As one poster on reddit put it, “when it comes down to the money aspect everyone plays it safe which makes for a less entertaining experience. I was hoping at least one team would start hunting down other teams immediately. Camping in cabins and trailers are what most streamers hate when other players do it. Seems to be common in tournaments for this game.”

A focus on the mechanical skill and action of King Of The Kill can lead to incredible moments of emergent gameplay and more interesting broadcasts, but many of those moments got left on the cutting room floor. Highlighting clashes between two teams, the multiple firefights that involve tactics and skill, would have been a welcome change to the broadcast.

Much of this fault is due to the presentation though, as the Fight For The Crown tournament only showed a single match which decided the outcome of the whole tournament. Teams can win or lose due to circumstance, either by dropping onto an unfavourable position from the outset, or being caught in the toxic gas like strong contenders Echo Fox were. Making the best of any situation can be a good metric for player skill, but a single life can lead to better teams falling victim to chance rather than their own misplays.

At the moment, events like Fight For The Crown feel like showmatches, exhibitions put on to prove the games have competitive potential. For more tournaments on the horizon, it’s a little vague; Daybreak has yet to announce a date for its annual invitational, and no other major tournament is set for the game. King Of The Kill and its battle royale brethren has all the ingredients to provide an exciting esports broadcast, but for now, it’s still waiting for the right presentation to make that happen.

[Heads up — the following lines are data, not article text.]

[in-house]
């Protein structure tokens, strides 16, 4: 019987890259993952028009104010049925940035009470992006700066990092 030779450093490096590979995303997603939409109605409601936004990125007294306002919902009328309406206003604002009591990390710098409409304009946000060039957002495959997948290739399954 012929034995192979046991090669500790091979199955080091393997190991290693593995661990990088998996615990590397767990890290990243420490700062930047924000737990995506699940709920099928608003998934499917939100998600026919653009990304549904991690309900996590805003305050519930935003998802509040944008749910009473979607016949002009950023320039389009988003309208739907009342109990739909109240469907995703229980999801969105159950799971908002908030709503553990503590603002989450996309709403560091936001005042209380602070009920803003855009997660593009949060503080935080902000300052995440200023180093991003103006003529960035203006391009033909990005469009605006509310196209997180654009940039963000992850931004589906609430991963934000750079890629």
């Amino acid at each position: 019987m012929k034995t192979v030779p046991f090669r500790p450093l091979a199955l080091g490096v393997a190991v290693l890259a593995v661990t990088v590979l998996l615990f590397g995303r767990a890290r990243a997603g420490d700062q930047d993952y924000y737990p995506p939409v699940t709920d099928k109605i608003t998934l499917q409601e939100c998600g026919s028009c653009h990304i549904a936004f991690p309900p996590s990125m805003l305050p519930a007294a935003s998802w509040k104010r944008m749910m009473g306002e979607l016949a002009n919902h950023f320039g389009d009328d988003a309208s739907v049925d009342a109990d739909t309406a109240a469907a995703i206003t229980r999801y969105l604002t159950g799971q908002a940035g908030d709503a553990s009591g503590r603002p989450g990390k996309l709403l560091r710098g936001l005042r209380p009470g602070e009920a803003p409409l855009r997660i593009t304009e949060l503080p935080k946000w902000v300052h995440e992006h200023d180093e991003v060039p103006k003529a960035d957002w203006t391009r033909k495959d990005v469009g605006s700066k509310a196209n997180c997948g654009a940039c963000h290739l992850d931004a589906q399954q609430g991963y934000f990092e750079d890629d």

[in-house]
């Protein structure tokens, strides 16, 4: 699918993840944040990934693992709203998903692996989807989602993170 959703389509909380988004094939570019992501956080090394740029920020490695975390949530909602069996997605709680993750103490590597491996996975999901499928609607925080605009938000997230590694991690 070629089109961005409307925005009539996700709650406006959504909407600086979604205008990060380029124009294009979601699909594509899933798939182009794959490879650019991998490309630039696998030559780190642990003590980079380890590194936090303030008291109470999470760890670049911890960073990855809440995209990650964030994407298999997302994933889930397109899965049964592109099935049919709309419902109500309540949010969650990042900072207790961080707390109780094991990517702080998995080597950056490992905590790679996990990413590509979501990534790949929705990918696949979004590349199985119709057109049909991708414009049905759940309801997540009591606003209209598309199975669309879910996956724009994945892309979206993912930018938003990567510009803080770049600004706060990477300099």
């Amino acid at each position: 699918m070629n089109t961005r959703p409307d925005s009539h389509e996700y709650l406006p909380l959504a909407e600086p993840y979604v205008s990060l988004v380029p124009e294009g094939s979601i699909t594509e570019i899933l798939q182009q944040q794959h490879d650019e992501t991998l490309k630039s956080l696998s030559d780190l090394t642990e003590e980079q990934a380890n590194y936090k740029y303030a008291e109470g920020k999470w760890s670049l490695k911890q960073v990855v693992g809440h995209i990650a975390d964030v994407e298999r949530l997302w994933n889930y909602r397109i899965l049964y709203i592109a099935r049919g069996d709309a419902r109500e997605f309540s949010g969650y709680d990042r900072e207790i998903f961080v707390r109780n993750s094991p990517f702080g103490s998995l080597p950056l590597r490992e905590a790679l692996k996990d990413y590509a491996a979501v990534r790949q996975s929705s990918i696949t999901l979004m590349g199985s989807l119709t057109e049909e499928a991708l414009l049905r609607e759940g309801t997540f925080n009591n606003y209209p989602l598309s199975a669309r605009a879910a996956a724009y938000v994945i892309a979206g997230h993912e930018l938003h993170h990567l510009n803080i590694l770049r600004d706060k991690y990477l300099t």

• I like PUBG a lot, but battle royal type games are a really poor format for esports. The best esports remove as much rng as possible, something the spawn table in battle royal games cannot do.

    That and at a serious level it is better to avoid confrontation which is not very interesting to watch. It will likely be dead in the water very quickly with only a small following.

  • If we’re comparing this to traditional sports, then it’s bizarre. In a game of football/basketball/snooker there are multiple opportunities for players to push risk versus reward, with the penalty for failure being “we’re a point down, now we have to catch up.”

    Even comparing to Dota or CS, which allow multiple rounds for teams to implement different strategies weighing up different risk/reward metrics, this is brutal. And the steep ptice for failure just disincentivises any real risk taking behaviour.

    And it’s really that risk taking that make sports ultimately entertaining. So it’s counter productive, IMO.

  • This story rings of people with vested interests trying to force-boot an esports scene onto a set of games that straight up aren’t capable of it. Aside from the fact the format is just terrible for spectators and competitive play as others pointed out above (high risk, low reward = very boring play), these games are far too buggy and unfinished to be a serious consideration for esports.